Before the material world was created, in the transcendent realm there was a relationship of love between the Father and the Son. The Father gazed upon the Son in love with pleasure and affection. That’s the primary role of a father: to gaze with affection on his son. The Son returned that love to the Father. God created the world as an expression of his love, doing so through his two hands, the Son and the Spirit. He loves the world that he made, declaring it very good. He put us humans in the world to image him, to represent him in the world, to be capable of him. Just as he gazed with affection on his Son, so he gazes with affection on us. He has adopted us through his Spirit to be his children. So his face toward us is of a Father who loves his sons and daughters—the same Father who gazed upon his own Son and said, “You are my beloved Son; with you I am well pleased” (Mark 1:1:11).

We seek to live out our lives under the gaze of this loving Father. The problem is that so many of us have put someone else’s face onto the Father’s face. For so many, that face is the face of their own earthly father, which has not been a friendly face. I’ve twice heard Paul Young, author of The Shack, speak. Both times he said that it took him fifty years to wipe the face of his father off the face of God. The Shack is the story he wrote for his kids about that.

God loves us in Christ. Moses was conscious in all that he did that he was under the gaze of God. For him the Lord’s Presence was all-important. For him God’s face was not an angry face or a scrutinizing, doubtful face. It was the loving face of a friend. It was a face that could be approached, so Moses interceded before that face for his people. We now have an intercessor before God’s face on whom he looks with even more favor than he did on Moses. Through him we have access to the throne of God and to that face. And so, we seek God.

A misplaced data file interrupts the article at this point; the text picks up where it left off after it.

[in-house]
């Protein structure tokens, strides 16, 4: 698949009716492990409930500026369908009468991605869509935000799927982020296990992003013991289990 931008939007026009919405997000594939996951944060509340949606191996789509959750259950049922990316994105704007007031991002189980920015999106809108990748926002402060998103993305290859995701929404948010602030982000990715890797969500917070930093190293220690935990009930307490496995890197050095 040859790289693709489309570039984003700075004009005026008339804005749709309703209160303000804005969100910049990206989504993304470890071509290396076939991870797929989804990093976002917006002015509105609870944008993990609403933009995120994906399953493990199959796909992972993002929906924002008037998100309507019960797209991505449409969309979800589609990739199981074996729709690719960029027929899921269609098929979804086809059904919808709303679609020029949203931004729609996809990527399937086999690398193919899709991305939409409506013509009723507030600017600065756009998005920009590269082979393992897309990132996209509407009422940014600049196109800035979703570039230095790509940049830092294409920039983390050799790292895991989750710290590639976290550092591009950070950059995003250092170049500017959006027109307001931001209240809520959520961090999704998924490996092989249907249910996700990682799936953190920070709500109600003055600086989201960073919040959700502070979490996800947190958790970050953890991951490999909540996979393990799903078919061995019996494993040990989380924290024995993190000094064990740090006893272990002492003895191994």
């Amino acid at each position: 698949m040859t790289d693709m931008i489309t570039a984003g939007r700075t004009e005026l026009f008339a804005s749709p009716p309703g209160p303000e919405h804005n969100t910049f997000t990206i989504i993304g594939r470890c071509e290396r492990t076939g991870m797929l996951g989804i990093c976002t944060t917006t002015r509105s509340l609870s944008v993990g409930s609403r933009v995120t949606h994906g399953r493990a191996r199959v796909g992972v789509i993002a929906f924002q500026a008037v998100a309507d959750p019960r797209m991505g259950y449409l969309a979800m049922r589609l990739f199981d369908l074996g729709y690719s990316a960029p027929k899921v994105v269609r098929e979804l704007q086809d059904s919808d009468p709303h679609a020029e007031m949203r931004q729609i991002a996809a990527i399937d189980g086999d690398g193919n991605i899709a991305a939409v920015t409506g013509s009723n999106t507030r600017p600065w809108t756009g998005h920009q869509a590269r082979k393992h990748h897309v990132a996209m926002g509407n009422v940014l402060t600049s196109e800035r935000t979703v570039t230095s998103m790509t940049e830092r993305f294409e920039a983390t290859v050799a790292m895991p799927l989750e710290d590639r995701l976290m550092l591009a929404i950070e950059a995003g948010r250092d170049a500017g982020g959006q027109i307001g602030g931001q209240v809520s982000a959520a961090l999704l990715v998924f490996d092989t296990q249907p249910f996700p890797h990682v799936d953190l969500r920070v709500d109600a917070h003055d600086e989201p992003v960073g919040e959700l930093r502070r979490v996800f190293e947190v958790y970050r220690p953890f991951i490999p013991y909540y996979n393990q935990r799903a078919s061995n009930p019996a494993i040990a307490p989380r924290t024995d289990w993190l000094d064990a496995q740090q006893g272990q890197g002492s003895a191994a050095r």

All that we do, our food and drink, sex and offspring, life and death, what are sometimes called the animal instincts, we do coram Deo, in God’s presence and to his glory. This is sacramental living, viewing every aspect of our lives as a sacrament to God, as holy. The Reformation 500 years ago recovered the sanctity of ordinary life, of work, of family, of marriage. It healed the separation between material and spiritual categories of life. We have the great privilege of engaging in our daily lives under his loving gaze, conscious of his presence, to his glory, and knowing his pleasure.

C. S. Lewis wrote,

How God thinks of us is not only more important [than how we think of God], but infinitely more important… It is written that we shall “stand before” Him, shall appear, shall be inspected. The promise of glory is the promise, almost incredible and only possible by the work of Christ, that some of us, that any of us who really chooses, shall actually survive that examination, shall find approval, shall please God. To please God…to be a real ingredient in the divine happiness…to be loved by God, not merely pitied, but delighted in as an artist delights in his work or a father in a son—it seems impossible, a weight or burden of glory which our thoughts can scarcely sustain. But so it is.3

The Lord bless you and keep you;
the Lord make his face to shine upon you and be gracious to you;
the Lord lift up his countenance upon you and give you peace.

(Num 6:24-26)

1. Prayer by Barbara Brown Taylor. The first sentence is drawn from a 17th century translation of the 9th century hymn Veni Creator Spiritus: “Come, Holy Ghost, our souls inspire, and lighten with celestial fire.”

2. John I. Durham, Exodus, WBC (Waco: Word, 1987), 437, 438.

3. C. S. Lewis, “The Weight of Glory,” in The Weight of Glory and Other Addresses (New York (Simon & Schuster, 1996), 34.